Araby And A Worn Path Analysis

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The Quests in “Araby” and “A Worn Path”
In the two short stories “Araby,” by James Joyce, published in 1914, and “A Worn Path,” by Eudora Welty, published in 1973, both stories view life as a journey. Both protagonists, Phoenix Jackson, the main character in “A Worn Path,” and the Narrator in “Araby” embark on an errand out of love. In “Araby,” the Narrator develops an infatuation for Mangan’s sister, who for the longest period does not notice him. He laments, “I had never spoken to her, except for a few casual words, and yet her name was like a summons to all my foolish blood” (Joyce 200). He volunteers to pick up something for her at the bazaar, Araby; but, he does not arrive until it has closed. Seeing the empty bazaar allows the Narrator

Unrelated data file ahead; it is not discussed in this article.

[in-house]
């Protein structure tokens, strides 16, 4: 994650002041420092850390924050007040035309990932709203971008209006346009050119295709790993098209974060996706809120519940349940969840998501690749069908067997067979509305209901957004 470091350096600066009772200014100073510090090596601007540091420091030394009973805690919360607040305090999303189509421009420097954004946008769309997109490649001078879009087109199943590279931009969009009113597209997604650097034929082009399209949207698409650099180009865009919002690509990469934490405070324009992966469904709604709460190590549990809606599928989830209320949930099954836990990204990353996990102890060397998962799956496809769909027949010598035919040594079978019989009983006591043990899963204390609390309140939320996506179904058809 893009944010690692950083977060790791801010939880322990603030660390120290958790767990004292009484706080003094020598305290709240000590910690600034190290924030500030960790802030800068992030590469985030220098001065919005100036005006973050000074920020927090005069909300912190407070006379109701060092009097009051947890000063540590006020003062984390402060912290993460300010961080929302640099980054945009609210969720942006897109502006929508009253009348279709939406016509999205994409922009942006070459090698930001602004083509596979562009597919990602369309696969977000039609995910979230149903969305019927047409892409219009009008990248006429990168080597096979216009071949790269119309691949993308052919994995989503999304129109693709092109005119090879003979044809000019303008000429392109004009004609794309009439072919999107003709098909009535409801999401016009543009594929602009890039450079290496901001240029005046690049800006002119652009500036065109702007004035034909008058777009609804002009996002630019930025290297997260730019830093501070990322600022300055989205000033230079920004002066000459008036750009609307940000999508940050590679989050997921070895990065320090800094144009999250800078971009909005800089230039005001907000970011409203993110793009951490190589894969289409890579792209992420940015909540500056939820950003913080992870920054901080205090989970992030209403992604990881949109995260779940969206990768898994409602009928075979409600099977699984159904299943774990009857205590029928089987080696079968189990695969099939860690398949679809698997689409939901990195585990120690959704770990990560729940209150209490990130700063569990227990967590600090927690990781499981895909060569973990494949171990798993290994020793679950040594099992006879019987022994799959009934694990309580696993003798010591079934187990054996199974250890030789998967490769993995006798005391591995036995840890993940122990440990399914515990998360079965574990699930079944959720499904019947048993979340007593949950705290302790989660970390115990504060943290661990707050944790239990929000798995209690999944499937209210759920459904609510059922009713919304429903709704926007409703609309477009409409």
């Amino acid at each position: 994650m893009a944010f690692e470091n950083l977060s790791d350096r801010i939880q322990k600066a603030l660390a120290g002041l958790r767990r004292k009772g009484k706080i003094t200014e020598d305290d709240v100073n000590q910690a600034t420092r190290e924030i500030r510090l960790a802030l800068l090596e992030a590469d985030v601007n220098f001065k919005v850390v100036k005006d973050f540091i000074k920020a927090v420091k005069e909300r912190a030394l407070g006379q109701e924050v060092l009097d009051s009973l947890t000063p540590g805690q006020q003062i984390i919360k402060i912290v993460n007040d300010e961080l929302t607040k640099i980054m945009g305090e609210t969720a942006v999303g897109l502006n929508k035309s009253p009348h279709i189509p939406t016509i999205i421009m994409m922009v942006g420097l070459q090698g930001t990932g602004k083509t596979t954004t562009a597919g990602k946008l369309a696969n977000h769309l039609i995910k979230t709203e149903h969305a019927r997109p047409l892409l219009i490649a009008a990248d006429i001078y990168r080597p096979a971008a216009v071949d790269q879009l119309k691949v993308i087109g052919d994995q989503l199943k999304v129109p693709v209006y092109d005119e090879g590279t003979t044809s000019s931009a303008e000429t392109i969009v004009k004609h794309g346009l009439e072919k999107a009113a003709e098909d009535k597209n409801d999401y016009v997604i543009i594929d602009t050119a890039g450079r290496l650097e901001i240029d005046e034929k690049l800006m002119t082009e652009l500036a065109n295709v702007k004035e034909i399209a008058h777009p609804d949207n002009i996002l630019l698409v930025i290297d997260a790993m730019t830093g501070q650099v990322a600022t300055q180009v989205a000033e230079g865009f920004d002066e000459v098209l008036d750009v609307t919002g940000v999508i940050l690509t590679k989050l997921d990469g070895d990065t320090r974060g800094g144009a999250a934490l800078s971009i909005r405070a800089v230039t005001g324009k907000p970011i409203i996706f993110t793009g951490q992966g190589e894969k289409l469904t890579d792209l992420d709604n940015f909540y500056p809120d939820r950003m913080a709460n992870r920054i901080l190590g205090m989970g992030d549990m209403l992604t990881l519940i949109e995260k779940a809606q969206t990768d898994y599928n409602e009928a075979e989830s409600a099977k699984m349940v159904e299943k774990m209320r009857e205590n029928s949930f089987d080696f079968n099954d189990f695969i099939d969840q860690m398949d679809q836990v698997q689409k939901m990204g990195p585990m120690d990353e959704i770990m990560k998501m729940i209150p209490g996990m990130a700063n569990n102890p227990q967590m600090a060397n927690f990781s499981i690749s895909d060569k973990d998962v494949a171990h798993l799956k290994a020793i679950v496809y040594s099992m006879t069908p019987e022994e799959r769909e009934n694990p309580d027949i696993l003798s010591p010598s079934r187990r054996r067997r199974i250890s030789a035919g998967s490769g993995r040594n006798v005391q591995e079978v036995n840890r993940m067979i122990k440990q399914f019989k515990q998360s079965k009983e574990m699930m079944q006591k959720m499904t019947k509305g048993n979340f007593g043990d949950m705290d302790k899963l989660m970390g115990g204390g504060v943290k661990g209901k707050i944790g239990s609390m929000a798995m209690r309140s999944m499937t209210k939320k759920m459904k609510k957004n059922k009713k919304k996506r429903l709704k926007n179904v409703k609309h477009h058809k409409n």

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Morse reviews in his essay on “Araby,” “For the youngster with no worldly experience this is indeed hell, for the loss of his “rainbow vision” deprives him of light, grace and hope” (284). Once he arrives at the closed, empty bazaar, all of the Narrator’s pretensions fall away with a stark realization that the bazaar, and his love for Mangan’s sister, is not what he supposes. The Narrator experiences sincere loss, and does not have the life experiences to realize that some things just are not as wonderful as you might expect them to be. On the other hand, Phoenix has grit and determination to pull her through all the setbacks she endures on her trip. There are several instances where she shows just how resolute she is, but when the hunter points his gun at her, she realizes that he is being a bully and would not actually shoot her. Welty describes her as “The deep lines in her face went into a fierce and different radiation” (459). In addition, she has made this trip a number of times. With that said, she is also older and someone less sure-footed than the time before. Heller summarizes with “because he has a gun he can point at her, the reader sees the truer courage of her heart – a not merely in her lack of fear of the gun but in her whole journey as well” (2714). Phoenix Jackson was not allowing anything to prevent her from completing her

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